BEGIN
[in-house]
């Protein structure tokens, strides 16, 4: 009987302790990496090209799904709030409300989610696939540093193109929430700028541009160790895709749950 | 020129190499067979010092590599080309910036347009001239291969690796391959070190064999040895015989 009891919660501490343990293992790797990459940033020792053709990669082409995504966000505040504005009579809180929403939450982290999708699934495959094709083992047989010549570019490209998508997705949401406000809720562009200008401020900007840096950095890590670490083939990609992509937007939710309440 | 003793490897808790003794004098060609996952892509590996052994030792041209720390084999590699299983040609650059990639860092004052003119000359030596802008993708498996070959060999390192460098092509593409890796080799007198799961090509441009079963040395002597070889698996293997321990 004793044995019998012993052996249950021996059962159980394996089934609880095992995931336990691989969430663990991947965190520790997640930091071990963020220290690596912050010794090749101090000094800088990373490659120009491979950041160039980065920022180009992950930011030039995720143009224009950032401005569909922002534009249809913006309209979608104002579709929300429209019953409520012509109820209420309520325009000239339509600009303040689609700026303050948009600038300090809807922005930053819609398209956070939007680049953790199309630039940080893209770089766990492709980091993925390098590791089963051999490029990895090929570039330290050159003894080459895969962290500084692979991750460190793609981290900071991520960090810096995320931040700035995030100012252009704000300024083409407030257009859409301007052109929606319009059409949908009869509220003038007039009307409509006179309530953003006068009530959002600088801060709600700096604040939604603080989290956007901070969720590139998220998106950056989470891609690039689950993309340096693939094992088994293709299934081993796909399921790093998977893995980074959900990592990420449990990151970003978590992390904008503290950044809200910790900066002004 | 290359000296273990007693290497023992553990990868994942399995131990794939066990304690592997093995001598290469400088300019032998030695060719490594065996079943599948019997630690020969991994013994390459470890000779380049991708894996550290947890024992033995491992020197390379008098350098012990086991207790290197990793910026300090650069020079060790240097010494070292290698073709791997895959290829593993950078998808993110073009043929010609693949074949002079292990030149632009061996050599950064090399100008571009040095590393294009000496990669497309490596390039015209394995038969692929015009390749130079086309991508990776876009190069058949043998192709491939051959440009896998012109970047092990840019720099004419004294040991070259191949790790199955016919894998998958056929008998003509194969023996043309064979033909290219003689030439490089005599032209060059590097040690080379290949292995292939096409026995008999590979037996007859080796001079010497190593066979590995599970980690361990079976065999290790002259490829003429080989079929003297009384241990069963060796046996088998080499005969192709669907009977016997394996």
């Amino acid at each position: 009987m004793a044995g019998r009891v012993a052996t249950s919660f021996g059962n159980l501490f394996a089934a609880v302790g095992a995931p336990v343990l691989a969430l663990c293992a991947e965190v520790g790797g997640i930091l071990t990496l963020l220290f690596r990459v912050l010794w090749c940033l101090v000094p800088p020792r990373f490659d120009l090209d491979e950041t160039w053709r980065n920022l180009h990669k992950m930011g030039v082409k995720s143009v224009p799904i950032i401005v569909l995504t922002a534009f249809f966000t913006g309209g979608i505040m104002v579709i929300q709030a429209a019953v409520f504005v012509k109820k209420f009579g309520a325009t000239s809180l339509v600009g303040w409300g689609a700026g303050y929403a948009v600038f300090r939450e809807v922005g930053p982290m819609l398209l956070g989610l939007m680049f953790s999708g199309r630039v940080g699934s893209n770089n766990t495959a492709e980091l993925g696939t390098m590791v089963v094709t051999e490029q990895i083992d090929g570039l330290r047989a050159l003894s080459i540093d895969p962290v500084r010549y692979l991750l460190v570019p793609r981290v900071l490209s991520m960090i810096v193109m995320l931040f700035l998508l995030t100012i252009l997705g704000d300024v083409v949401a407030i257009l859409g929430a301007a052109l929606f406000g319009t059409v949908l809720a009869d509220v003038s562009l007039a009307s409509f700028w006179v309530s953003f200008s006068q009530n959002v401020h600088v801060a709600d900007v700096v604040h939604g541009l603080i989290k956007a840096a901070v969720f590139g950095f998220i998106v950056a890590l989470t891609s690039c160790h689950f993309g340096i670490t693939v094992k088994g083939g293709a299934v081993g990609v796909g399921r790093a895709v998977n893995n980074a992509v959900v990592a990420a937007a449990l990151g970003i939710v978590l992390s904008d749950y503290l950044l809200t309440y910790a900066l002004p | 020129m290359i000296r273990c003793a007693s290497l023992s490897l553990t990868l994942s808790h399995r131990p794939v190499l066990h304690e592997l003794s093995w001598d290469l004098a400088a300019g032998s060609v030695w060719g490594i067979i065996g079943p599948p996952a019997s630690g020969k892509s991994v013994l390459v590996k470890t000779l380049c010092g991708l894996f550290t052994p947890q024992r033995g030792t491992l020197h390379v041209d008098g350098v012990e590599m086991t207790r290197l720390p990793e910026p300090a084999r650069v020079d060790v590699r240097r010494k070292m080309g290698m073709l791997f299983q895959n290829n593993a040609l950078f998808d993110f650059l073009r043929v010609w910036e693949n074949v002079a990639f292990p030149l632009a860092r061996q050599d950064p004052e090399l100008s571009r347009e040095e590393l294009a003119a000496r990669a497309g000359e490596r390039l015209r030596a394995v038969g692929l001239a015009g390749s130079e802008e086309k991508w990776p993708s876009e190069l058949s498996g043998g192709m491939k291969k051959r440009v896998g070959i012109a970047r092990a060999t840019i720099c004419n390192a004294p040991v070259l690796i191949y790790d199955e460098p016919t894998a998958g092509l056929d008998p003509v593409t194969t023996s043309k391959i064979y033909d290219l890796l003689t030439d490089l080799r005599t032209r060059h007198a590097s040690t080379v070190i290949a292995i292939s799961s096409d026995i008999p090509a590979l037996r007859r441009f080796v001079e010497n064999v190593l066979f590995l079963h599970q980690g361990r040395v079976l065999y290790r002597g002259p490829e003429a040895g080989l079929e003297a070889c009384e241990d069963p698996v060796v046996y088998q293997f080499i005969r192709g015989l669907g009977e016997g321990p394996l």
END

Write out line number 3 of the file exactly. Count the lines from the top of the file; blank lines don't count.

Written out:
């Amino acid at each position: 009987m004793a044995g019998r009891v012993a052996t249950s919660f021996g059962n159980l501490f394996a089934a609880v302790g095992a995931p336990v343990l691989a969430l663990c293992a991947e965190v520790g790797g997640i930091l071990t990496l963020l220290f690596r990459v912050l010794w090749c940033l101090v000094p800088p020792r990373f490659d120009l090209d491979e950041t160039w053709r980065n920022l180009h990669k992950m930011g030039v082409k995720s143009v224009p799904i950032i401005v569909l995504t922002a534009f249809f966000t913006g309209g979608i505040m104002v579709i929300q709030a429209a019953v409520f504005v012509k109820k209420f009579g309520a325009t000239s809180l339509v600009g303040w409300g689609a700026g303050y929403a948009v600038f300090r939450e809807v922005g930053p982290m819609l398209l956070g989610l939007m680049f953790s999708g199309r630039v940080g699934s893209n770089n766990t495959a492709e980091l993925g696939t390098m590791v089963v094709t051999e490029q990895i083992d090929g570039l330290r047989a050159l003894s080459i540093d895969p962290v500084r010549y692979l991750l460190v570019p793609r981290v900071l490209s991520m960090i810096v193109m995320l931040f700035l998508l995030t100012i252009l997705g704000d300024v083409v949401a407030i257009l859409g929430a301007a052109l929606f406000g319009t059409v949908l809720a009869d509220v003038s562009l007039a009307s409509f700028w006179v309530s953003f200008s006068q009530n959002v401020h600088v801060a709600d900007v700096v604040h939604g541009l603080i989290k956007a840096a901070v969720f590139g950095f998220i998106v950056a890590l989470t891609s690039c160790h689950f993309g340096i670490t693939v094992k088994g083939g293709a299934v081993g990609v796909g399921r790093a895709v998977n893995n980074a992509v959900v990592a990420a937007a449990l990151g970003i939710v978590l992390s904008d749950y503290l950044l809200t309440y910790a900066l002004p | 020129m290359i000296r273990c003793a007693s290497l023992s490897l553990t990868l994942s808790h399995r131990p794939v190499l066990h304690e592997l003794s093995w001598d290469l004098a400088a300019g032998s060609v030695w060719g490594i067979i065996g079943p599948p996952a019997s630690g020969k892509s991994v013994l390459v590996k470890t000779l380049c010092g991708l894996f550290t052994p947890q024992r033995g030792t491992l020197h390379v041209d008098g350098v012990e590599m086991t207790r290197l720390p990793e910026p300090a084999r650069v020079d060790v590699r240097r010494k070292m080309g290698m073709l791997f299983q895959n290829n593993a040609l950078f998808d993110f650059l073009r043929v010609w910036e693949n074949v002079a990639f292990p030149l632009a860092r061996q050599d950064p004052e090399l100008s571009r347009e040095e590393l294009a003119a000496r990669a497309g000359e490596r390039l015209r030596a394995v038969g692929l001239a015009g390749s130079e802008e086309k991508w990776p993708s876009e190069l058949s498996g043998g192709m491939k291969k051959r440009v896998g070959i012109a970047r092990a060999t840019i720099c004419n390192a004294p040991v070259l690796i191949y790790d199955e460098p016919t894998a998958g092509l056929d008998p003509v593409t194969t023996s043309k391959i064979y033909d290219l890796l003689t030439d490089l080799r005599t032209r060059h007198a590097s040690t080379v070190i290949a292995i292939s799961s096409d026995i008999p090509a590979l037996r007859r441009f080796v001079e010497n064999v190593l066979f590995l079963h599970q980690g361990r040395v079976l065999y290790r002597g002259p490829e003429a040895g080989l079929e003297a070889c009384e241990d069963p698996v060796v046996y088998q293997f080499i005969r192709g015989l669907g009977e016997g321990p394996l």